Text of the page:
The language corpus that ships with this download, "freespeech.ref.txt" is likely to be very limited. Our excuse is that the small size saves memory while providing room to learn spoken grammar. Don't be surprised if it does not work very well at first. Use the keyboard to manually edit the text in the box until it says what was intended to say. Then hit the "Learn" button. It will try to do better at understanding next time! One may also train personalized grammar by pasting in gobs of text from previously authored websites and documents.
It seems that the PocketSphinx folks were trying to add support for capitalized words. If there is a word like "new" in the dictionary which could also be capitalized, as in "New Mexico" it is enough to make a capitalized copy like so:
new N UW
New N UW
Now train the new grammar, by using the capatalized form in a few sentences and pressing the Learn button. PocketSphinx will henceforth decide the capitalization depending on the context in which it appears. We tested it and it works! It capitalizes words like "New Mexico" and "The United States of America" but does not capitalize "altered states" nor "new pants". This is a wild idea, but maybe we could make a dictionary containing both capitalized and un-capitalized words. That would save us the effort of going through and capitalizing all the proper names. The only question is would the resulting dictionary be too big? The solution is probably to propose a patch to make make PocketSphinx ignore case in the dictionary, using the capatalization as it is found in the corpus, not the dictionary.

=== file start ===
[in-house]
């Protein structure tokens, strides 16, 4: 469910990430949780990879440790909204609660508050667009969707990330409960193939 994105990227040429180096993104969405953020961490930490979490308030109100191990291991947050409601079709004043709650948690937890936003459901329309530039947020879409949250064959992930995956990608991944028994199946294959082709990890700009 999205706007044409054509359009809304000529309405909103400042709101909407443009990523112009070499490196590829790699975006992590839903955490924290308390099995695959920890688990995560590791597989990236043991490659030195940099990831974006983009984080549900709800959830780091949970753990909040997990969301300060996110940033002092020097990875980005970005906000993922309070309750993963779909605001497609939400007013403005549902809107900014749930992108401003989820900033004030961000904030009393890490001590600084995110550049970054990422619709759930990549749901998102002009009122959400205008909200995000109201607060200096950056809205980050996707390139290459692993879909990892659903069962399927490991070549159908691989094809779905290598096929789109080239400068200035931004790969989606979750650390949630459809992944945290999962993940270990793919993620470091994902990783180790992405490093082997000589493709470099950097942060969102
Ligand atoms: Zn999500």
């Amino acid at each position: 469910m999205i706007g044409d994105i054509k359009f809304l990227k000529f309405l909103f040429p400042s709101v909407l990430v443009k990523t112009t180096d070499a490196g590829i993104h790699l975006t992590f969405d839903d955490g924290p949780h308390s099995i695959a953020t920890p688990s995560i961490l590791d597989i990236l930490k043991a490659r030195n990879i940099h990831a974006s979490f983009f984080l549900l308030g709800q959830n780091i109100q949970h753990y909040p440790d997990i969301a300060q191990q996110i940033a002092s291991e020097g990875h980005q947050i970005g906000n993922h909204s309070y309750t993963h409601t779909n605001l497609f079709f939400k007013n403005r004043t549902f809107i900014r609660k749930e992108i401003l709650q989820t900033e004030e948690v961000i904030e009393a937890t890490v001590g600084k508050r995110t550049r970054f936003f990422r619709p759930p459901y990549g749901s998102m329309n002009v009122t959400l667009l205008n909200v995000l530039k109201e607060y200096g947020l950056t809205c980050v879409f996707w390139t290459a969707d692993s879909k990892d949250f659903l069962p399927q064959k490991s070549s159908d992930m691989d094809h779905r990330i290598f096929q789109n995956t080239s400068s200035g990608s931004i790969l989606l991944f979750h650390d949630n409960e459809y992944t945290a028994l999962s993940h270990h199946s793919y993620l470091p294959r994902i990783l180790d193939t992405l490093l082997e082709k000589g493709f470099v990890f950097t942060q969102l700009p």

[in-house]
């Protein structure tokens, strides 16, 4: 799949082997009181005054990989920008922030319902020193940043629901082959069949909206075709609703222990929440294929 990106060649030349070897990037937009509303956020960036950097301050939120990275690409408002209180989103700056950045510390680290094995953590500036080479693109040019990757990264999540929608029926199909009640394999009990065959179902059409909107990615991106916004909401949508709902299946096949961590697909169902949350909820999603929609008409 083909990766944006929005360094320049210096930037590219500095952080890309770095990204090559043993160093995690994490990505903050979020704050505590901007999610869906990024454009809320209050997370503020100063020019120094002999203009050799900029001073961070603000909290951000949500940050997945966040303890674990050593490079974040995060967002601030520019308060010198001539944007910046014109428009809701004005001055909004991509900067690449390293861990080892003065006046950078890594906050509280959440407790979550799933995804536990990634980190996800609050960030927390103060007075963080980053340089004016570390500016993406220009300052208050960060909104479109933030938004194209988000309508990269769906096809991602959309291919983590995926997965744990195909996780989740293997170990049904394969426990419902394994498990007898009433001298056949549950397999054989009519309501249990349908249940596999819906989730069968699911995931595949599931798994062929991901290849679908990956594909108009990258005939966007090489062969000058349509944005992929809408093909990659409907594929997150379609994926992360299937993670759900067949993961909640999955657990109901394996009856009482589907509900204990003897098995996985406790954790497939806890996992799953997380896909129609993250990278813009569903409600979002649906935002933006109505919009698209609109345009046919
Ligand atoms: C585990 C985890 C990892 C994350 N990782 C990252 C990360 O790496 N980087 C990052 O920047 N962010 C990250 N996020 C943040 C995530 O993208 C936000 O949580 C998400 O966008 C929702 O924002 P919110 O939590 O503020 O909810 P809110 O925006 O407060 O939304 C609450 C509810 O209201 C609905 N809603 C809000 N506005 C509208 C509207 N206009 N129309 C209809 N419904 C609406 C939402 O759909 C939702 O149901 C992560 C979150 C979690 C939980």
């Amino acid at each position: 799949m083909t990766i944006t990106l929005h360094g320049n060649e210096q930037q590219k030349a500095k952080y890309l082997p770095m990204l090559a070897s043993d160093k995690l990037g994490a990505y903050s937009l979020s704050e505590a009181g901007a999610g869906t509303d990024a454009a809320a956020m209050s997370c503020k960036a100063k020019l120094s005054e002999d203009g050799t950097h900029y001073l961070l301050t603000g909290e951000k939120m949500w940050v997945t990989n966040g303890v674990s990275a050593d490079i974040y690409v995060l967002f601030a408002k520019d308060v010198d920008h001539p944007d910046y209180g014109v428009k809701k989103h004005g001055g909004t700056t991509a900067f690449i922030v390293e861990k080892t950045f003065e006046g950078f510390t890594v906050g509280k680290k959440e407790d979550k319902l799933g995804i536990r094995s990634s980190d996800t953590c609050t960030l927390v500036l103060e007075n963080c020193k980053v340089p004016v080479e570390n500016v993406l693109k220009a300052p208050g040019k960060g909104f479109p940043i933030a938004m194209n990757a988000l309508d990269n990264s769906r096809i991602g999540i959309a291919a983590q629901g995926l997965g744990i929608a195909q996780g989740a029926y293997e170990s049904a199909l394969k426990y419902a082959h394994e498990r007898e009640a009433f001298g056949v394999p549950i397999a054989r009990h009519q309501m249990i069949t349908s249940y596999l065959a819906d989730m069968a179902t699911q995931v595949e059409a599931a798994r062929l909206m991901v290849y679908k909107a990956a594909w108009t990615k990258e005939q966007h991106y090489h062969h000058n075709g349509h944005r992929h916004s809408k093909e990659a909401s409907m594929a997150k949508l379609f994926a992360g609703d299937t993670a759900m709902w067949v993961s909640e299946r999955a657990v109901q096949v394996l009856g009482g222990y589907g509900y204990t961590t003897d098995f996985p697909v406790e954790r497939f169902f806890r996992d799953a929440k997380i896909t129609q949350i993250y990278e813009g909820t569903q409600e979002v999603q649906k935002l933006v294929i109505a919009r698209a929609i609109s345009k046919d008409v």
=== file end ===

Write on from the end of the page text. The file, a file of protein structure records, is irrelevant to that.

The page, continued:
Don't worry if PocketSphinx learns bad grammar. It's not strictly necessary, but our corpus file, "~/.config/FreeSpeech/freespeech.ref.txt" may be manually corrected if it develops poor speech habits. Changes will apply next time anybody presses the "Learn" button.
The language model may be further tweaked and improved.
If there is a word that it stubbornly refuses to recognize, even after teaching it with several sentences, edit the dictionary: "freespeech.dic"
Sometimes the dictionary pronunciation can be little bit off. Notice that some other words have alternate pronunciations denoted with (2). Go ahead and change the pronunciation or add an alternate and see if it doesn't improve immediately the next time the program starts.
This dictionary is based on Pocketsphinx's cmu07a.dic because it contains punctuation, such as ".full-stop" and "?question-mark"). See "freespeech.dic" for the list of punctuation and their pronunciations. Adding new words and symbol combinations to the dictionary may be done manually, along with their phonetic representation, but we are working on incorporating a word trainer.
About the CMU Pronouncing Dictionary http:www.speech.cs.cmu.edu/cgi-bin/cmudict
Security and privacy
FreeSpeech does not send any information over the network. Speech recognition is done locally and offline using pocketsphinx. Learned speech patterns are stored in "plain text" format in "$HOME/.config/FreeSpeech/freespeech.ref.txt". Although the file should not be accessible to other users, it is nevertheless good practice not to teach FreeSpeech sensitive or private information like passwords, especially if others share access to the PC.